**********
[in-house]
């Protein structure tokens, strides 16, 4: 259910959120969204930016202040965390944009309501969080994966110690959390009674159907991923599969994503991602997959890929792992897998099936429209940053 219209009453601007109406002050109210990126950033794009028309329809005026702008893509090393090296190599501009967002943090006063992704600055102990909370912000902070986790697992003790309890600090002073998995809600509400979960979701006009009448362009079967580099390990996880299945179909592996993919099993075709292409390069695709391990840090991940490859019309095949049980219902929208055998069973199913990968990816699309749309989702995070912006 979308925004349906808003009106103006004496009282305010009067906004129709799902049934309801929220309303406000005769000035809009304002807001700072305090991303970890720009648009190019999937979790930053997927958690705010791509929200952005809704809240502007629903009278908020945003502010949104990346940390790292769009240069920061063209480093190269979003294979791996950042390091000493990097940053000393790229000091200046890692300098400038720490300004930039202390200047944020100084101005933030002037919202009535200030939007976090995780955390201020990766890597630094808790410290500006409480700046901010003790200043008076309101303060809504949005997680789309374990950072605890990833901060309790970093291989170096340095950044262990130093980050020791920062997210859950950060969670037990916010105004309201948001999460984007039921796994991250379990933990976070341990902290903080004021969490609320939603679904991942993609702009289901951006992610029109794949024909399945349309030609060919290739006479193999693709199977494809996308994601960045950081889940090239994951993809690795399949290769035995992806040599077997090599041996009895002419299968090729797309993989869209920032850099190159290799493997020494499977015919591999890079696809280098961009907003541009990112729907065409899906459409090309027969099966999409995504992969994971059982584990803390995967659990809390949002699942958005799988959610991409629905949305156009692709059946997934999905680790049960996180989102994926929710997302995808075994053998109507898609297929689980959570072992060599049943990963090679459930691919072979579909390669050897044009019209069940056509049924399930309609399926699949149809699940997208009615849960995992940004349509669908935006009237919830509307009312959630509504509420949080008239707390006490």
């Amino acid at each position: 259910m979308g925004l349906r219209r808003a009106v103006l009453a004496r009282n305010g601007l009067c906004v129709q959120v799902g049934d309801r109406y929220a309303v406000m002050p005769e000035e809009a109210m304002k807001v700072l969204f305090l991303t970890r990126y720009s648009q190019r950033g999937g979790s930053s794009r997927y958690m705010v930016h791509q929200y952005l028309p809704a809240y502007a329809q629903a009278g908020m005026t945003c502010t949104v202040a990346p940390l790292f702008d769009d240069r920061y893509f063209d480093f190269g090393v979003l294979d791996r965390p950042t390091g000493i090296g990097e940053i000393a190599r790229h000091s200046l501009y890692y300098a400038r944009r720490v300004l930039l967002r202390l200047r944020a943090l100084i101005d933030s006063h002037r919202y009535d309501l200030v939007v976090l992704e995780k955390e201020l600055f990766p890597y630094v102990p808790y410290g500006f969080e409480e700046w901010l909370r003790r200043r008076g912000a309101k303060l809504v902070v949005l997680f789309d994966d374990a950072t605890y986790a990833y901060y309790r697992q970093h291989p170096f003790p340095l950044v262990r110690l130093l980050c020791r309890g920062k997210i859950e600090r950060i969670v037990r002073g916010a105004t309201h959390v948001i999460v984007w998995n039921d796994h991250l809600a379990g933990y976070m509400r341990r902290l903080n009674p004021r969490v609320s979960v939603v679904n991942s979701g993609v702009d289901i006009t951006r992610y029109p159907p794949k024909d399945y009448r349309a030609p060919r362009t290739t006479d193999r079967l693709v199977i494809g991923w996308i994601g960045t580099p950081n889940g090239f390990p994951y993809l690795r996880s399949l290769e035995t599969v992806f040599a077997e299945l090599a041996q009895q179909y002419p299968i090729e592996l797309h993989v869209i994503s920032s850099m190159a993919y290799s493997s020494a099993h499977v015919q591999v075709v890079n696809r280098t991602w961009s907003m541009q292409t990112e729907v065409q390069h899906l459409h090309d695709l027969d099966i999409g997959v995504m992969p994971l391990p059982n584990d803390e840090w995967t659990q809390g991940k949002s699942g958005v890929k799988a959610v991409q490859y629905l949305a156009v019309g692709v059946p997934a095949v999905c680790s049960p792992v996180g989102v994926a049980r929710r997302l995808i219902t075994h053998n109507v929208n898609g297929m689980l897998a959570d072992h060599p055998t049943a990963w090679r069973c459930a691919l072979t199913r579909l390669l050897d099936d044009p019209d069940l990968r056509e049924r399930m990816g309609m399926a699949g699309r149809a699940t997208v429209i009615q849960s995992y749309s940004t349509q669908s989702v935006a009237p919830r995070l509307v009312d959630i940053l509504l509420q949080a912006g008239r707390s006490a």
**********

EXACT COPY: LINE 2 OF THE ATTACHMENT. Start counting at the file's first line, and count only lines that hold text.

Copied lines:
């Protein structure tokens, strides 16, 4: 259910959120969204930016202040965390944009309501969080994966110690959390009674159907991923599969994503991602997959890929792992897998099936429209940053 219209009453601007109406002050109210990126950033794009028309329809005026702008893509090393090296190599501009967002943090006063992704600055102990909370912000902070986790697992003790309890600090002073998995809600509400979960979701006009009448362009079967580099390990996880299945179909592996993919099993075709292409390069695709391990840090991940490859019309095949049980219902929208055998069973199913990968990816699309749309989702995070912006 979308925004349906808003009106103006004496009282305010009067906004129709799902049934309801929220309303406000005769000035809009304002807001700072305090991303970890720009648009190019999937979790930053997927958690705010791509929200952005809704809240502007629903009278908020945003502010949104990346940390790292769009240069920061063209480093190269979003294979791996950042390091000493990097940053000393790229000091200046890692300098400038720490300004930039202390200047944020100084101005933030002037919202009535200030939007976090995780955390201020990766890597630094808790410290500006409480700046901010003790200043008076309101303060809504949005997680789309374990950072605890990833901060309790970093291989170096340095950044262990130093980050020791920062997210859950950060969670037990916010105004309201948001999460984007039921796994991250379990933990976070341990902290903080004021969490609320939603679904991942993609702009289901951006992610029109794949024909399945349309030609060919290739006479193999693709199977494809996308994601960045950081889940090239994951993809690795399949290769035995992806040599077997090599041996009895002419299968090729797309993989869209920032850099190159290799493997020494499977015919591999890079696809280098961009907003541009990112729907065409899906459409090309027969099966999409995504992969994971059982584990803390995967659990809390949002699942958005799988959610991409629905949305156009692709059946997934999905680790049960996180989102994926929710997302995808075994053998109507898609297929689980959570072992060599049943990963090679459930691919072979579909390669050897044009019209069940056509049924399930309609399926699949149809699940997208009615849960995992940004349509669908935006009237919830509307009312959630509504509420949080008239707390006490």